Of quilting and strong pioneer women
How straightforward can a play's title get? ''Quilters,'' the current production at the Mark Taper Forum, is so straightforward that it is actually what it says it is: a play about quilting.
But don't let that quality of prairie honesty fool you into believing that is all it is about. Quilting is used as a metaphor for the determination and strength of pioneer women.
''Quilters'' is about their adaptability and flexibility, their skill and diversity, their passion and compassion. It is about birthing and aging, sex and marriage, life and death. In its simple songs and complex choreography, it pieces and stitches a whole series of narrative quilt blocks - and sews them together in a grand climax that gloriously celebrates the joys and the sorrows of struggling for survival.
A cast of seven women, featuring Betty Garrett as the allegorical matriarch, sings and chants and moves about the stage nimble-footedly, all the time evoking a kind of down-home, salt-of-the-earth philosophy that bares the roots of current-day feminism. The play is based, in part, upon the book ''The Quilters: Women and Domestic Art,'' by Patricia Cooper and Norma Bradley Allen.
''Quilters,'' with music by Molly Newman and Barbara Damashek, was directed by Ms. Damashek to sustain a sense of joyous exhilaration. Its simple, symbolic set was designed by Ursula Belden, with homespun costumes by Marianna Elliott and magic lighting by Allen Lee Hughes. The quilts were constructed by Barbara Benn and evoke constant gasps of admiration from the audience. At the Mark Taper there is also a display of breathtaking quilts in the upstairs lobby.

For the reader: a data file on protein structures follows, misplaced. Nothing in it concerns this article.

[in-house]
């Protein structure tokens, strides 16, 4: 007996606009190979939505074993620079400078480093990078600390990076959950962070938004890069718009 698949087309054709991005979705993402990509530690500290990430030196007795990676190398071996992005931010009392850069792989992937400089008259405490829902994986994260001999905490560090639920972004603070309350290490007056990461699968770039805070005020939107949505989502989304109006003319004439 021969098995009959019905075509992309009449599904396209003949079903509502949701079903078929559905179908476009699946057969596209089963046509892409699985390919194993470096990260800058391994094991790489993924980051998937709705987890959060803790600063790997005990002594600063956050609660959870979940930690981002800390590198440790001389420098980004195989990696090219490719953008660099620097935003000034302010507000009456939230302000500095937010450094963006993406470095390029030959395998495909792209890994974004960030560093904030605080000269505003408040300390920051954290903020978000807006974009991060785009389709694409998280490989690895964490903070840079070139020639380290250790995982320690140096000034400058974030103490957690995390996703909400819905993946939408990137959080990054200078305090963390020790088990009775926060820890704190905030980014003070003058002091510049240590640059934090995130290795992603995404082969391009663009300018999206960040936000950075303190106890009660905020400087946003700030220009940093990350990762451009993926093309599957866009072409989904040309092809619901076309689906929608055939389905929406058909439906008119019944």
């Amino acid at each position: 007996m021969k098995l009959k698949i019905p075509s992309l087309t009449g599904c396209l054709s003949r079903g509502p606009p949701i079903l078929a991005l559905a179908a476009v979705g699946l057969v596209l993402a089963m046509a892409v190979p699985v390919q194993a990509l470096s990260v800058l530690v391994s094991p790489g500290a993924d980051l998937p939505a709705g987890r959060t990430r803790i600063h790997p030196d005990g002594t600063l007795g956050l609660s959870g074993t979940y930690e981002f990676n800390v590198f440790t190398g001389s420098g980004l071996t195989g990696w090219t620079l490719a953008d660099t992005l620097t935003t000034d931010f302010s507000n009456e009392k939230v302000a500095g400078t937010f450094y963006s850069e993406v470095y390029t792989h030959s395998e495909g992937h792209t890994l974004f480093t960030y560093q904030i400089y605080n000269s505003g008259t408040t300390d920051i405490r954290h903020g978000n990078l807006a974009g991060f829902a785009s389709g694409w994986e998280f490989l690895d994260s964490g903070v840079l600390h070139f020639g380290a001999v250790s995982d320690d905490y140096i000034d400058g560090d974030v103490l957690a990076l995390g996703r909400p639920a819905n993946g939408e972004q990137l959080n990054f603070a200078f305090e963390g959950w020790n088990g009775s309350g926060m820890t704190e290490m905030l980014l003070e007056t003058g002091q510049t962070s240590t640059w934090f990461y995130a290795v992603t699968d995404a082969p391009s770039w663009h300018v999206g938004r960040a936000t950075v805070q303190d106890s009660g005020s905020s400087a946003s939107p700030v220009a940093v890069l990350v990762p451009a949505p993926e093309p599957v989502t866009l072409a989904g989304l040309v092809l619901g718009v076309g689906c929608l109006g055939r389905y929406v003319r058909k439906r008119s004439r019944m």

''Quilters,'' presented by the Center Theatre Group at the Mark Taper Forum of the Los Angeles County Music Center, was done originally at the Denver Theater Company and represents the growing pattern of regional theaters exporting their most innovative works to other resident groups. It is scheduled to run through Feb. 5 at the Mark Taper; after that there is some talk of trying to move it to an Off Broadway theater in New York.
Whether or not it is ''sophisticated'' enough for New York audiences may be of concern to some producers. But it should not be forgotten there were many who doubted the potential for New York success of the classic musical ''Oklahoma!'' Certainly, this play is at least prime material for PBS or cable presentation.